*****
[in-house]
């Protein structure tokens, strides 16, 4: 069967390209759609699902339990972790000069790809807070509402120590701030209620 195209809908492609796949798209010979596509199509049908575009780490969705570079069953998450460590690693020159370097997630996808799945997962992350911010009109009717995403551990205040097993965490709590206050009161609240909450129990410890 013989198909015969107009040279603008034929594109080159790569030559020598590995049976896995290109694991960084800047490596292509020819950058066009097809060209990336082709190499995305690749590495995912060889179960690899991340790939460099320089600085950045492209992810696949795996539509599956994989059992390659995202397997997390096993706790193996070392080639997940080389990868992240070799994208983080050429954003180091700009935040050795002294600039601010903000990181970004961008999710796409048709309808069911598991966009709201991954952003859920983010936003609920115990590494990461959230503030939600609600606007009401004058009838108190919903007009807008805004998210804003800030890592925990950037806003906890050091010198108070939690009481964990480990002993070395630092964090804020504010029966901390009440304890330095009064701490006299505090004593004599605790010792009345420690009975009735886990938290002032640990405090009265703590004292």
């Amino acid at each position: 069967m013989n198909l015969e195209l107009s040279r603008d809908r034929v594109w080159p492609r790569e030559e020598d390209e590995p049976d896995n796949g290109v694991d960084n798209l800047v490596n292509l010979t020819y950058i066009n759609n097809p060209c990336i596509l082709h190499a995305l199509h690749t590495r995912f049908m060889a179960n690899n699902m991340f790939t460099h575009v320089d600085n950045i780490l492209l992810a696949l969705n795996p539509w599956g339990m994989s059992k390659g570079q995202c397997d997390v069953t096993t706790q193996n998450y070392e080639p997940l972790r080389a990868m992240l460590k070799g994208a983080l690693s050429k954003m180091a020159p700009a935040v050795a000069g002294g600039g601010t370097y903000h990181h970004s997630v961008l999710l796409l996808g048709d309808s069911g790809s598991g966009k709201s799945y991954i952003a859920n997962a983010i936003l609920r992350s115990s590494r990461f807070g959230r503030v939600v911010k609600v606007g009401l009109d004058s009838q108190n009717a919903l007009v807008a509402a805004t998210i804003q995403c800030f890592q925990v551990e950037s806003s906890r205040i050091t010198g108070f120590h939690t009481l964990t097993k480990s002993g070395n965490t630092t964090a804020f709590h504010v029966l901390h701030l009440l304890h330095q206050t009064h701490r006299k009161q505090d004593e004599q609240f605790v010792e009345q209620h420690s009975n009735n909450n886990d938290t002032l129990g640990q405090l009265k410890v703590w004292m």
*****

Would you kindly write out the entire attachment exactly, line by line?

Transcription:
[in-house]
């Protein structure tokens, strides 16, 4: 069967390209759609699902339990972790000069790809807070509402120590701030209620 195209809908492609796949798209010979596509199509049908575009780490969705570079069953998450460590690693020159370097997630996808799945997962992350911010009109009717995403551990205040097993965490709590206050009161609240909450129990410890 013989198909015969107009040279603008034929594109080159790569030559020598590995049976896995290109694991960084800047490596292509020819950058066009097809060209990336082709190499995305690749590495995912060889179960690899991340790939460099320089600085950045492209992810696949795996539509599956994989059992390659995202397997997390096993706790193996070392080639997940080389990868992240070799994208983080050429954003180091700009935040050795002294600039601010903000990181970004961008999710796409048709309808069911598991966009709201991954952003859920983010936003609920115990590494990461959230503030939600609600606007009401004058009838108190919903007009807008805004998210804003800030890592925990950037806003906890050091010198108070939690009481964990480990002993070395630092964090804020504010029966901390009440304890330095009064701490006299505090004593004599605790010792009345420690009975009735886990938290002032640990405090009265703590004292």
């Amino acid at each position: 069967m013989n198909l015969e195209l107009s040279r603008d809908r034929v594109w080159p492609r790569e030559e020598d390209e590995p049976d896995n796949g290109v694991d960084n798209l800047v490596n292509l010979t020819y950058i066009n759609n097809p060209c990336i596509l082709h190499a995305l199509h690749t590495r995912f049908m060889a179960n690899n699902m991340f790939t460099h575009v320089d600085n950045i780490l492209l992810a696949l969705n795996p539509w599956g339990m994989s059992k390659g570079q995202c397997d997390v069953t096993t706790q193996n998450y070392e080639p997940l972790r080389a990868m992240l460590k070799g994208a983080l690693s050429k954003m180091a020159p700009a935040v050795a000069g002294g600039g601010t370097y903000h990181h970004s997630v961008l999710l796409l996808g048709d309808s069911g790809s598991g966009k709201s799945y991954i952003a859920n997962a983010i936003l609920r992350s115990s590494r990461f807070g959230r503030v939600v911010k609600v606007g009401l009109d004058s009838q108190n009717a919903l007009v807008a509402a805004t998210i804003q995403c800030f890592q925990v551990e950037s806003s906890r205040i050091t010198g108070f120590h939690t009481l964990t097993k480990s002993g070395n965490t630092t964090a804020f709590h504010v029966l901390h701030l009440l304890h330095q206050t009064h701490r006299k009161q505090d004593e004599q609240f605790v010792e009345q209620h420690s009975n009735n909450n886990d938290t002032l129990g640990q405090l009265k410890v703590w004292m």